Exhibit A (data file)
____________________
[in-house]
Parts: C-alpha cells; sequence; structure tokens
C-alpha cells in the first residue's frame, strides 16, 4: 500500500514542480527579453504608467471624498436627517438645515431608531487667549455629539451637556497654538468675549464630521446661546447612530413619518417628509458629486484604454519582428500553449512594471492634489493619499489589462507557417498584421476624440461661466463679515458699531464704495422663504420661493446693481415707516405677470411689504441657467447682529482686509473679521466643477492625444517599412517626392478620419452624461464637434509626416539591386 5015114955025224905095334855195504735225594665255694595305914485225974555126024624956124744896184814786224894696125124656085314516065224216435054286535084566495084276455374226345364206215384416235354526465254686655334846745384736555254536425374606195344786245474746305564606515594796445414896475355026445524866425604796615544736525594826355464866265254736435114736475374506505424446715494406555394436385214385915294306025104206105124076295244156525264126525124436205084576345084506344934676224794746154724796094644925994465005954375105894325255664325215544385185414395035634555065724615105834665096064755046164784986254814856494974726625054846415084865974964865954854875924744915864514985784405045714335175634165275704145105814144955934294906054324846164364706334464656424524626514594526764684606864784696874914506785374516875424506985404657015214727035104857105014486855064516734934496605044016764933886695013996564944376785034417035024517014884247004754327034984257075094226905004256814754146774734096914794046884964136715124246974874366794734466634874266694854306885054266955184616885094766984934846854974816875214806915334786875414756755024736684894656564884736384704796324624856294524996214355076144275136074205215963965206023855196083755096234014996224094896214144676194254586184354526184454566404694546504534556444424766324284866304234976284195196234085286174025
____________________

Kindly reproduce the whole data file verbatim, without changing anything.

[in-house]
Parts: C-alpha cells; sequence; structure tokens
C-alpha cells in the first residue's frame, strides 16, 4: 500500500514542480527579453504608467471624498436627517438645515431608531487667549455629539451637556497654538468675549464630521446661546447612530413619518417628509458629486484604454519582428500553449512594471492634489493619499489589462507557417498584421476624440461661466463679515458699531464704495422663504420661493446693481415707516405677470411689504441657467447682529482686509473679521466643477492625444517599412517626392478620419452624461464637434509626416539591386 5015114955025224905095334855195504735225594665255694595305914485225974555126024624956124744896184814786224894696125124656085314516065224216435054286535084566495084276455374226345364206215384416235354526465254686655334846745384736555254536425374606195344786245474746305564606515594796445414896475355026445524866425604796615544736525594826355464866265254736435114736475374506505424446715494406555394436385214385915294306025104206105124076295244156525264126525124436205084576345084506344934676224794746154724796094644925994465005954375105894325255664325215544385185414395035634555065724615105834665096064755046164784986254814856494974726625054846415084865974964865954854875924744915864514985784405045714335175634165275704145105814144955934294906054324846164364706334464656424524626514594526764684606864784696874914506785374516875424506985404657015214727035104857105014486855064516734934496605044016764933886695013996564944376785034417035024517014884247004754327034984257075094226905004256814754146774734096914794046884964136715124246974874366794734466634874266694854306885054266955184616885094766984934846854974816875214806915334786875414756755024736684894656564884736384704796324624856294524996214355076144275136074205215963965206023855196083755096234014996224094896214144676194254586184354526184454566404694546504534556444424766324284866304234976284195196234085286174025